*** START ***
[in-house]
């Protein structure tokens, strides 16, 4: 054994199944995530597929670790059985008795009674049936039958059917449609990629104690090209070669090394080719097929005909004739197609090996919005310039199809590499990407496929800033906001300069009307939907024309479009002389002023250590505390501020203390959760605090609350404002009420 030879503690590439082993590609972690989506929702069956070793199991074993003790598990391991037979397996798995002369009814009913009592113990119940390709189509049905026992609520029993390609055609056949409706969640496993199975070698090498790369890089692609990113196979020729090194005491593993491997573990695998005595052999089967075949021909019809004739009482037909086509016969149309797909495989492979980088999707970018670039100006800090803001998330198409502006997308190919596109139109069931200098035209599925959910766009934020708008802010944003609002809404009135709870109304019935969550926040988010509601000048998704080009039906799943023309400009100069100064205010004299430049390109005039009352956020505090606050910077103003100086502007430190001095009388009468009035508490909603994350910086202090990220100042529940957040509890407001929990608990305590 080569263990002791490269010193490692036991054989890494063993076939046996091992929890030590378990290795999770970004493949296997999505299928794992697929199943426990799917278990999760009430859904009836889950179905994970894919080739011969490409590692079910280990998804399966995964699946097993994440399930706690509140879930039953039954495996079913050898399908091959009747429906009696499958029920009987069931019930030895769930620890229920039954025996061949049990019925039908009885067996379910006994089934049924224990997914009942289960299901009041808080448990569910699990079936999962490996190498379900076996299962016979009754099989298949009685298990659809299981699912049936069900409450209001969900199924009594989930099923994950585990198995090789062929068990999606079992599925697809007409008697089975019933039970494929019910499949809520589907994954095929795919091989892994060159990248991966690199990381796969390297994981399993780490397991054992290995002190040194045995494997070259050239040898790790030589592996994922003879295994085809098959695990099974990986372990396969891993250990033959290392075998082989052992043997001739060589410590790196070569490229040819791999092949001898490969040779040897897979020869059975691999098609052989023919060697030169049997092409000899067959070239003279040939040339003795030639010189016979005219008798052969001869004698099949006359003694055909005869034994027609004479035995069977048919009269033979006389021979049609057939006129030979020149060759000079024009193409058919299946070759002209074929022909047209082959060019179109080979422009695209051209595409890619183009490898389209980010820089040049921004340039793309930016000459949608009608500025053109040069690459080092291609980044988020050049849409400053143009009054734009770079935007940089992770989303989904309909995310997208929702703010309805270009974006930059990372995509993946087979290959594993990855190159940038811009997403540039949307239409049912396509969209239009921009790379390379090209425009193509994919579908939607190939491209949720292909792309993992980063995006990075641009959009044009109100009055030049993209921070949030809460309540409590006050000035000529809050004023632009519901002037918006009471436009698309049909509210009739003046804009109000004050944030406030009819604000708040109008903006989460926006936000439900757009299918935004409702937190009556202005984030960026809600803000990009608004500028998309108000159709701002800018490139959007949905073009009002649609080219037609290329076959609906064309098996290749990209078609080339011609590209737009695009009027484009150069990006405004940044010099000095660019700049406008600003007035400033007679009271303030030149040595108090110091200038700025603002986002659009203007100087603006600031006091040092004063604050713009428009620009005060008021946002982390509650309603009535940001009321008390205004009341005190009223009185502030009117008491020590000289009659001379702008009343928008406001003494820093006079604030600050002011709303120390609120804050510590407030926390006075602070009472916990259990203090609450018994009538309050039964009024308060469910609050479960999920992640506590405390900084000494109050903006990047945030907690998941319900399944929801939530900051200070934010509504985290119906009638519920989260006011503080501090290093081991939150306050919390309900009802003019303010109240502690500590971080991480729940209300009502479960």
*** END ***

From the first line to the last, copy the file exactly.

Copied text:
[in-house]
């Protein structure tokens, strides 16, 4: 054994199944995530597929670790059985008795009674049936039958059917449609990629104690090209070669090394080719097929005909004739197609090996919005310039199809590499990407496929800033906001300069009307939907024309479009002389002023250590505390501020203390959760605090609350404002009420 030879503690590439082993590609972690989506929702069956070793199991074993003790598990391991037979397996798995002369009814009913009592113990119940390709189509049905026992609520029993390609055609056949409706969640496993199975070698090498790369890089692609990113196979020729090194005491593993491997573990695998005595052999089967075949021909019809004739009482037909086509016969149309797909495989492979980088999707970018670039100006800090803001998330198409502006997308190919596109139109069931200098035209599925959910766009934020708008802010944003609002809404009135709870109304019935969550926040988010509601000048998704080009039906799943023309400009100069100064205010004299430049390109005039009352956020505090606050910077103003100086502007430190001095009388009468009035508490909603994350910086202090990220100042529940957040509890407001929990608990305590 080569263990002791490269010193490692036991054989890494063993076939046996091992929890030590378990290795999770970004493949296997999505299928794992697929199943426990799917278990999760009430859904009836889950179905994970894919080739011969490409590692079910280990998804399966995964699946097993994440399930706690509140879930039953039954495996079913050898399908091959009747429906009696499958029920009987069931019930030895769930620890229920039954025996061949049990019925039908009885067996379910006994089934049924224990997914009942289960299901009041808080448990569910699990079936999962490996190498379900076996299962016979009754099989298949009685298990659809299981699912049936069900409450209001969900199924009594989930099923994950585990198995090789062929068990999606079992599925697809007409008697089975019933039970494929019910499949809520589907994954095929795919091989892994060159990248991966690199990381796969390297994981399993780490397991054992290995002190040194045995494997070259050239040898790790030589592996994922003879295994085809098959695990099974990986372990396969891993250990033959290392075998082989052992043997001739060589410590790196070569490229040819791999092949001898490969040779040897897979020869059975691999098609052989023919060697030169049997092409000899067959070239003279040939040339003795030639010189016979005219008798052969001869004698099949006359003694055909005869034994027609004479035995069977048919009269033979006389021979049609057939006129030979020149060759000079024009193409058919299946070759002209074929022909047209082959060019179109080979422009695209051209595409890619183009490898389209980010820089040049921004340039793309930016000459949608009608500025053109040069690459080092291609980044988020050049849409400053143009009054734009770079935007940089992770989303989904309909995310997208929702703010309805270009974006930059990372995509993946087979290959594993990855190159940038811009997403540039949307239409049912396509969209239009921009790379390379090209425009193509994919579908939607190939491209949720292909792309993992980063995006990075641009959009044009109100009055030049993209921070949030809460309540409590006050000035000529809050004023632009519901002037918006009471436009698309049909509210009739003046804009109000004050944030406030009819604000708040109008903006989460926006936000439900757009299918935004409702937190009556202005984030960026809600803000990009608004500028998309108000159709701002800018490139959007949905073009009002649609080219037609290329076959609906064309098996290749990209078609080339011609590209737009695009009027484009150069990006405004940044010099000095660019700049406008600003007035400033007679009271303030030149040595108090110091200038700025603002986002659009203007100087603006600031006091040092004063604050713009428009620009005060008021946002982390509650309603009535940001009321008390205004009341005190009223009185502030009117008491020590000289009659001379702008009343928008406001003494820093006079604030600050002011709303120390609120804050510590407030926390006075602070009472916990259990203090609450018994009538309050039964009024308060469910609050479960999920992640506590405390900084000494109050903006990047945030907690998941319900399944929801939530900051200070934010509504985290119906009638519920989260006011503080501090290093081991939150306050919390309900009802003019303010109240502690500590971080991480729940209300009502479960």